Skip to content

Restrictive Covenants, Like Non-Competition Clauses, Can Have A Material Impact On M&A Transactions

⏱ Reading Time: 3 minutes

Restrictive Covenants, Like Non-Competition Clauses, Can Have A Material Impact On M&A Transactions

Though often under-considered and under-utilized in the day-to-day operation and management of a business and its human capital, the frequently linked triad of restrictive covenants - (1) non-competition; (2) non-solicitation/anti-raiding; and (3) confidentiality - come into sharp focus and consideration in connection with the prospective sale or purchase of a business.

From the perspective of an acquirer, non-competition clauses protect against competing businesses, non-solicitation/anti-raiding clauses protect the clients and employees of a business, and confidentiality clauses protect company property and information.  Though restrictive covenants should be carefully crafted and seriously considered at all times and stages in the life of a business, there are heightened concerns and strategies that must be addressed when restrictive covenants are involved in the purchase or sale of a business to ensure that the buyer and sellers get the benefit of their respective bargains.

The purpose of these covenants is to ensure that the assets and value purchased (both tangible and intangible) are not diminished due to post-closing actions of a seller.  In a simple example, the value of a metal fabrication business would be significantly diminished if the day after closing, the seller of the business set up shop across the street and called upon the very Rolodex of clients and customers that made up the revenue and goodwill purchased by the buyer.  Thus, to allow the buyer to conduct the acquired business in the same manner, the parties to the sale should consider covenants that are carefully defined and limited in the operative sale documents.

Though this article does not address the interpretation of these issues on a state-by-state basis as this article would become a treatise, generally, covenants associated with the sale of a business are enforceable provided that they are reasonable in scope, duration and serve a legitimate business purpose. Covenants that are too broad in scope, time or geography may not be enforced or may be narrowed in their application by courts by way of “blue-penciling.”

Parties should be equally as concerned with the proper drafting of confidentiality provisions.  As all parties want to ensure the protection of the proprietary assets and trade secrets of a business, this covenant often has no time limit associated with it. A seller should carefully review the confidentiality provisions to ensure that they cannot be used as a back-door non-compete clause to indefinitely squelch competition.

[Tweet "It is crucial to recognize that there are no bright-line rules with respect to restrictive covenants"]

It is crucial to recognize that there are no bright-line rules with respect to restrictive covenants, whether analyzed in connection with the sale of a business or in human capital management, to protect employees which are often the largest asset of a business.  Further, regardless of jurisdiction, the laws regarding their enforceability frequently change.  Thus, it is crucial to speak with an attorney experienced with drafting and interpreting these covenants and handling business transactions.  Proper communication regarding business terms and expectations between a seller and its lawyer will assist in making sure that the transaction documents are thoughtfully drafted to capture the expectations of the parties going forward after a sale.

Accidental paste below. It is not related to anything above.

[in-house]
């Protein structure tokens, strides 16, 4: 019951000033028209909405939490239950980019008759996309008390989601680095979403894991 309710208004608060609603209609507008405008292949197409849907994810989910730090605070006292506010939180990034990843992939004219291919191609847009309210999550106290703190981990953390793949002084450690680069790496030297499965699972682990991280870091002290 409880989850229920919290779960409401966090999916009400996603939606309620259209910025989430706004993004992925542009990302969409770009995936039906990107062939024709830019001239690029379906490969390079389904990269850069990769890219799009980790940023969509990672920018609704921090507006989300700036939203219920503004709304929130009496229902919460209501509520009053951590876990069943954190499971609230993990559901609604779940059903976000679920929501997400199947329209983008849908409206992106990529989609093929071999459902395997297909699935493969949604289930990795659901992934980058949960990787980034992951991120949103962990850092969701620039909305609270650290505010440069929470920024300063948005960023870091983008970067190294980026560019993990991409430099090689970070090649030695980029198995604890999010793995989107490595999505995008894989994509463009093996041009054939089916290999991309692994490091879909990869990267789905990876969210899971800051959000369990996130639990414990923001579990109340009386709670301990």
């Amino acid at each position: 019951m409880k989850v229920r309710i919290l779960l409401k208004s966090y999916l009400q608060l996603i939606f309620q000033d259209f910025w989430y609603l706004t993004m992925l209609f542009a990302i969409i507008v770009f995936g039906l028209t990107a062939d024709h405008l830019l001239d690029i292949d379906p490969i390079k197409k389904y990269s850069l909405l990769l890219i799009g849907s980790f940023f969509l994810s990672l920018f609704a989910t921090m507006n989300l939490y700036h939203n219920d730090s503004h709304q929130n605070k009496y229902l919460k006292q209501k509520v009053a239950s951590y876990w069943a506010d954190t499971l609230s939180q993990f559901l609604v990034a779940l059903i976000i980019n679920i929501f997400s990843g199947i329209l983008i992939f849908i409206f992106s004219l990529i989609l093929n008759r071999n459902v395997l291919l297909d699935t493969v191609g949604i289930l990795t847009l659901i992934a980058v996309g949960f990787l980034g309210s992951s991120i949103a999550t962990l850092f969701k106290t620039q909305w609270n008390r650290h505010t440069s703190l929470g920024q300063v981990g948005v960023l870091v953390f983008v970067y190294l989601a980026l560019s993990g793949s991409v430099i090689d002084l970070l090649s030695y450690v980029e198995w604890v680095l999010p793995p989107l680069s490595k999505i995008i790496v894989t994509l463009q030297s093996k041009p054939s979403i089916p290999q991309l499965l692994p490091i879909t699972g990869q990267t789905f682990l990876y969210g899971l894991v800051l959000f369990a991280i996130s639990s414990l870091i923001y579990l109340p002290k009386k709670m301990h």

Christian Jensen, Esq., guest author, is a partner of the firm OlenderFeldman and focuses his practice in the areas of complex commercial litigation and intellectual property litigation, including shareholder, member, and partnership disputes; disputes concerning restrictive covenants (including non-competition, non-solicitation, and confidentiality/trade secret provisions); insurance disputes; response and resolution of data/security breaches and privacy issues; business and consumer fraud; employment disputes; and construction claims. Christian has experience representing clients of all sizes, including start-ups, and he represents clients in state and federal courts at the trial and appellate levels, as well as in various alternative dispute resolution forums (including as insurance panel and local counsel).

Accelerated Manufacturing Brokers, Inc., is excited to have Christian Jensen as a guest author and you will see more of his articles in the future.  If you have legal questions related to the purchase, sale or operation of a business (including M&A/corporate, employment, litigation, real property or intellectual property issues), please contact Christian Jensen, Esq. of OlenderFeldman LLP, cjensen@olenderfeldman.com; (908)964-2446.  The firm handles transactions and legal issues for businesses and owners throughout the nation.

About Frances Brunelle

Frances Brunelle is the founder of Accelerated Manufacturing Brokers, Inc., which specializes in the sale of lower middle-market manufacturing companies nationally. Fran and her team help to ensure the continuity of U.S. Manufacturing by transitioning ownership to the next generation of entrepreneurs. Recently Fran was named to 2020 Most Influential Women in Mid-Market M&A (Mergers & Acquisitions). Fran is also the host of the WAM (Women and Manufacturing) podcast, a Jacket Media production. Fran writes on topics that help manufacturing business owners prepare their companies for sale and navigate the sale process to ensure a positive financial result in support of their retirement.

Leave a Comment





Scroll To Top